CHICAGO — The union that represents Chicago's police officers is going public with a request for a 12 percent pay raise over two years and a $3,000-a-year-stipend to live in the city. But Mayor Rahm Emanuel isn't saying if he's on board.
"I am committed to putting more police on the streets," the mayor said Thursday. "They work very hard. In respect to their request for a 12 percent raise, I do not believe in negotiating in public, but we will negotiate what we feel is a fair contract for everyone."
Michael Shields, president of the Fraternal Order of Police Chicago Lodge 7 union, said the union is also seeking reduced health care contributions for its members.
The union's demands were first reported in the Sun-Times.
"This is a tough time for Chicago Police officers. In the words of the mayor, they're doing more with less," Shields said. "And it's important that these guys do get compensated."
The union also is trying to cut and redefine the percentage of "merit" promotions, and get officers to the maximum salary — now set at $86,130 — after 20 rather than 25 years.
According to Shields, the negotiating stances were the product of a request for ideas from the union membership.
"We've shaped and formed them," he said. "This is a very comprehensive and large set of proposals." They were then released to union representatives and posted online for the membership.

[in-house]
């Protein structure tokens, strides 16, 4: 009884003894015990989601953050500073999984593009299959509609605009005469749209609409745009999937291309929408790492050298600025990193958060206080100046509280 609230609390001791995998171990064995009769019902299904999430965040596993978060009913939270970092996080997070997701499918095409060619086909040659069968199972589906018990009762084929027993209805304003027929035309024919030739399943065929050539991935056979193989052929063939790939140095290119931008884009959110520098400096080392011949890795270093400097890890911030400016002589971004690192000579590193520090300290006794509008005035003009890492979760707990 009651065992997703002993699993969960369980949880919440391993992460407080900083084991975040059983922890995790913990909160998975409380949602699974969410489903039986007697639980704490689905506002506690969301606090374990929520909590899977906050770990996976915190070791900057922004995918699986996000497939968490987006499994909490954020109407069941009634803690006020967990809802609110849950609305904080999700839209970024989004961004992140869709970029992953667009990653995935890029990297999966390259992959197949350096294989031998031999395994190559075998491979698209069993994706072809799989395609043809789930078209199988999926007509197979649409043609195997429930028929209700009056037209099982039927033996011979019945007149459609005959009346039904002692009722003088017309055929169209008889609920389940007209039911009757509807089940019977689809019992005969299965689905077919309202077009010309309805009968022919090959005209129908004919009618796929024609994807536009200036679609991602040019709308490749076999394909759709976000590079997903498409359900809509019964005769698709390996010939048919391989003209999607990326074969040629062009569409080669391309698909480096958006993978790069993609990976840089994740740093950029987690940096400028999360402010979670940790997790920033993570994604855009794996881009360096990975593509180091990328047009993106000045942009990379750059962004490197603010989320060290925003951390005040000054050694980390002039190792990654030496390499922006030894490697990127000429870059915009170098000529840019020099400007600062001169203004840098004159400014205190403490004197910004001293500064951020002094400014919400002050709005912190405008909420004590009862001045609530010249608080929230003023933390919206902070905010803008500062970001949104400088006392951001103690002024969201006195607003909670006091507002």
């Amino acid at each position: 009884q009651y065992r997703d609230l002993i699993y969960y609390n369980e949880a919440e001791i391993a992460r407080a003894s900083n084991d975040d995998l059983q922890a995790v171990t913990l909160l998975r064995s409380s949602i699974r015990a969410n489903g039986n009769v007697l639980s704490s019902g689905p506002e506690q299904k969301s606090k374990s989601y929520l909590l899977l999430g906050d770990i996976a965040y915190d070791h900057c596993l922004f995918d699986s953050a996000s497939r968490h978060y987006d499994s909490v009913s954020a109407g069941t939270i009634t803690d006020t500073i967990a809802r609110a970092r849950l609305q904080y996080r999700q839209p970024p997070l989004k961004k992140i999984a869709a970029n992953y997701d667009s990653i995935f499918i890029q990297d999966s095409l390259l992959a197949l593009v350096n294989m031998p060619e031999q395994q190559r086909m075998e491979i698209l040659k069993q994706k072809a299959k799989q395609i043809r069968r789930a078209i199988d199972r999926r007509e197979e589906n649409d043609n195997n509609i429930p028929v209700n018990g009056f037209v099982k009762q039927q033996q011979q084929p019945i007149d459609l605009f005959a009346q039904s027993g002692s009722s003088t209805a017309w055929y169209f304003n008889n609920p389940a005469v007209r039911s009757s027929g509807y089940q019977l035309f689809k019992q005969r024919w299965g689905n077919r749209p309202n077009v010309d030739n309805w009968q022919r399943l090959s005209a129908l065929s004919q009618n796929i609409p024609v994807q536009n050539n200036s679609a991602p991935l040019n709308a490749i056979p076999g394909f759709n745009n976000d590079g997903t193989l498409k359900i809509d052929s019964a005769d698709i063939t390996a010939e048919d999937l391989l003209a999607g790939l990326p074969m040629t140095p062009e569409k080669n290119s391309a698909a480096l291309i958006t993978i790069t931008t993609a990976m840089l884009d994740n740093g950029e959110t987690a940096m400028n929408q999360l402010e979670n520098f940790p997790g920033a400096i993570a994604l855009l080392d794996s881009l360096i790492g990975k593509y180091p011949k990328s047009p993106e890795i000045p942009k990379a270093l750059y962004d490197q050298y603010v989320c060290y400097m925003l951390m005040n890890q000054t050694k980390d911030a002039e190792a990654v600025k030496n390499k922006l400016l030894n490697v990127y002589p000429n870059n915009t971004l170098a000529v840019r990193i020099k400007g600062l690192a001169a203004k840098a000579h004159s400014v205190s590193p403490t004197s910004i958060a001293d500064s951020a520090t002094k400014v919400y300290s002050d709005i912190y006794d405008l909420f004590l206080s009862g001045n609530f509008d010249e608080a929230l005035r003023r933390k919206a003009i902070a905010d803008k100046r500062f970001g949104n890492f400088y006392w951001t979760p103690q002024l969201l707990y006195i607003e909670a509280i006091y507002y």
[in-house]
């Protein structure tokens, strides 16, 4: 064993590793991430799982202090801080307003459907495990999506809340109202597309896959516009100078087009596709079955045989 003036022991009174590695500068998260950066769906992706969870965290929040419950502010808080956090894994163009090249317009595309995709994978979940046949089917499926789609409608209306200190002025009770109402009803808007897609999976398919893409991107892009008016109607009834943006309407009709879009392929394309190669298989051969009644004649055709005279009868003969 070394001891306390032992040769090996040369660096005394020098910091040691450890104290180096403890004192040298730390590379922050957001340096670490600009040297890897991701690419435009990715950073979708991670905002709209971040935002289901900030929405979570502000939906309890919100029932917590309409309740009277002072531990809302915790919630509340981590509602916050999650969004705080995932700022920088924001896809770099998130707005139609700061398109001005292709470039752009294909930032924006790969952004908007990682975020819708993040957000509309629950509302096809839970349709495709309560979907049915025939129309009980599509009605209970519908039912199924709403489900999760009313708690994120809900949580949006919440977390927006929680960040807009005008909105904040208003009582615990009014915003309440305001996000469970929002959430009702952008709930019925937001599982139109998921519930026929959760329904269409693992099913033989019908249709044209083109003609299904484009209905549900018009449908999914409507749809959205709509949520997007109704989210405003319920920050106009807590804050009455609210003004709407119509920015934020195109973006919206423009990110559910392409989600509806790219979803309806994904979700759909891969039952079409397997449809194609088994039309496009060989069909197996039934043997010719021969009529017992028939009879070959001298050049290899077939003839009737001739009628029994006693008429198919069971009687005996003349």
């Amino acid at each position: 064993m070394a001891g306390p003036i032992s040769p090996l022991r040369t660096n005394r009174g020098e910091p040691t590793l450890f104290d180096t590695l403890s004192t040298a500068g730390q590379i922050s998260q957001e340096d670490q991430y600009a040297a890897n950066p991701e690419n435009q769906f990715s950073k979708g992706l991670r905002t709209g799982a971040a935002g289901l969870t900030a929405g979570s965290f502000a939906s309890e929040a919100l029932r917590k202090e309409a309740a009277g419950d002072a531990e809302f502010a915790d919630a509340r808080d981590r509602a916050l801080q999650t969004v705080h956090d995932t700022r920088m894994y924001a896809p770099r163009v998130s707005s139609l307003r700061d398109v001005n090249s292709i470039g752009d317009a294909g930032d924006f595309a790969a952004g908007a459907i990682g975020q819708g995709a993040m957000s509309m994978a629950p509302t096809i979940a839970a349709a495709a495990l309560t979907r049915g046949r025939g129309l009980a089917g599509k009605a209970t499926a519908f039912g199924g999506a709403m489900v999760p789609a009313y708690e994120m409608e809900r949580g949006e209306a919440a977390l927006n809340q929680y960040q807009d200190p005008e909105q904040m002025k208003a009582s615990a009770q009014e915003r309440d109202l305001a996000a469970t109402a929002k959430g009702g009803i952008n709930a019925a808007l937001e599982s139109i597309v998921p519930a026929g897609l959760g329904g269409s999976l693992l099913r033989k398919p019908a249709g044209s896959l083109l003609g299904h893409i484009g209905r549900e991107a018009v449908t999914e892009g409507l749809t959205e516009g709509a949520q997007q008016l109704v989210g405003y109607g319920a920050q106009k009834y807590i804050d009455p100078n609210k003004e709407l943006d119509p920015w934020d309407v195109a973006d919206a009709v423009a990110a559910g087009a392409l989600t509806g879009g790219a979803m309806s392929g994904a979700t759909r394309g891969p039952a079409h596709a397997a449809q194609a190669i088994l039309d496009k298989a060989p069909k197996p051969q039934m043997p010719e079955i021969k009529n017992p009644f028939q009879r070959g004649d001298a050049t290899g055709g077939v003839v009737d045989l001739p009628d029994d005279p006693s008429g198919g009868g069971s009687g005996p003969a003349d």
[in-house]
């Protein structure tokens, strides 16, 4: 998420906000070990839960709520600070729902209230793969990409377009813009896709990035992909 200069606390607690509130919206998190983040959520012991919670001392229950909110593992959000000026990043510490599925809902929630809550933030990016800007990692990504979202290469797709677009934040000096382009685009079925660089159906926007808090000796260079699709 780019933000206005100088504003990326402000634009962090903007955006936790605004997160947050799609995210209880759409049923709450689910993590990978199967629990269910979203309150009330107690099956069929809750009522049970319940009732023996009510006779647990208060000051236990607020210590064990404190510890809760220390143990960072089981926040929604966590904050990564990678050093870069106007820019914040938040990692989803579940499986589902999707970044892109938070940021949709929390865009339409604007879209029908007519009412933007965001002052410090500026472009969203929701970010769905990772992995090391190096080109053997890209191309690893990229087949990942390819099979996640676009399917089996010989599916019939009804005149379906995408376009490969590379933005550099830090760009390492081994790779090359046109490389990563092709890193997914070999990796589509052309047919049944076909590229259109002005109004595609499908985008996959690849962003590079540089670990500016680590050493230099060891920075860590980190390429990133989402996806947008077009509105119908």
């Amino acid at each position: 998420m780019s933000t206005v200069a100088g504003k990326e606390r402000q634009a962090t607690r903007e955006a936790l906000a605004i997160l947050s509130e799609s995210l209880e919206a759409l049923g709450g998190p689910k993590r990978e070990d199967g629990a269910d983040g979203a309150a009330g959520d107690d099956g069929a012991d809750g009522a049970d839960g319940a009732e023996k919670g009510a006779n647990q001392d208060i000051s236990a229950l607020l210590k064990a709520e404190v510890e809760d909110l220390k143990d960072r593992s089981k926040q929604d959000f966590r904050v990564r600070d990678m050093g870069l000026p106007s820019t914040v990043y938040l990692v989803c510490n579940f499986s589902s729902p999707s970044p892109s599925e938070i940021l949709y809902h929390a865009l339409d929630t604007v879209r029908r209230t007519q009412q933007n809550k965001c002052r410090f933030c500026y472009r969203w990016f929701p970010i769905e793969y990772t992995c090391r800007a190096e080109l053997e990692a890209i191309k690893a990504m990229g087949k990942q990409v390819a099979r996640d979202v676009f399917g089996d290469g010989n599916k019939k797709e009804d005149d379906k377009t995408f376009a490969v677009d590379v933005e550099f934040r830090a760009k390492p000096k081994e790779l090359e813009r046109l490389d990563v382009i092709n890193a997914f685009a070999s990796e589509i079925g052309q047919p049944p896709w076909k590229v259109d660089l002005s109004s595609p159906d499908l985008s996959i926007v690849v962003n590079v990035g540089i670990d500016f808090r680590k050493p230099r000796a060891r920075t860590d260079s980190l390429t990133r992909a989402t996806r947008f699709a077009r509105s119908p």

Shields emphasized that, even though the latest contact expired last June, this is still an early stage. "We are still in the negotiating process," he said. Talks, however, are moving "at a snail's pace, just like any other negotiations with the city."
Because police and firefighters are forbidden to strike, talks continue until at least one side insists on binding arbitration. Shields said he could recall only a couple of contracts the union voted on without going to arbitration.
The union proposal does not specifically ask that additional officers be hired, but it does request that "minimum staffing levels" be set. Shields said the union position is consistent — more officers are needed to help stem the tide of city murders and gun violence.
"I've been advocating that since Day One," he said. "I think that the entire City of Chicago recognizes that except for the mayor and the superintendent."
In the union's current newsletter, Shields addressed how the media battle is constant, writing, "As contract negotiations are ongoing, we have seen and will continue to see public cheap shots being taken at Chicago Police officers."
He cited the high-profile recent settlements on police misconduct and attacked the Civic Federation and the city's inspector general for attempting to "skew public perception against us."
"Mayor Emanuel has several dozen media operatives on staff working very diligently to manipulate the press and public perception of the hardworking men and women on the Chicago Police Department," Shields said.
"Now more that ever, I urge members to stand together against the attacks we have already seen and the many we will continue to experience as we continue in the contract negotiations process," said Shields. "Do not let this mayor divide the membership. United we are strong; divided, the mayor will succeed."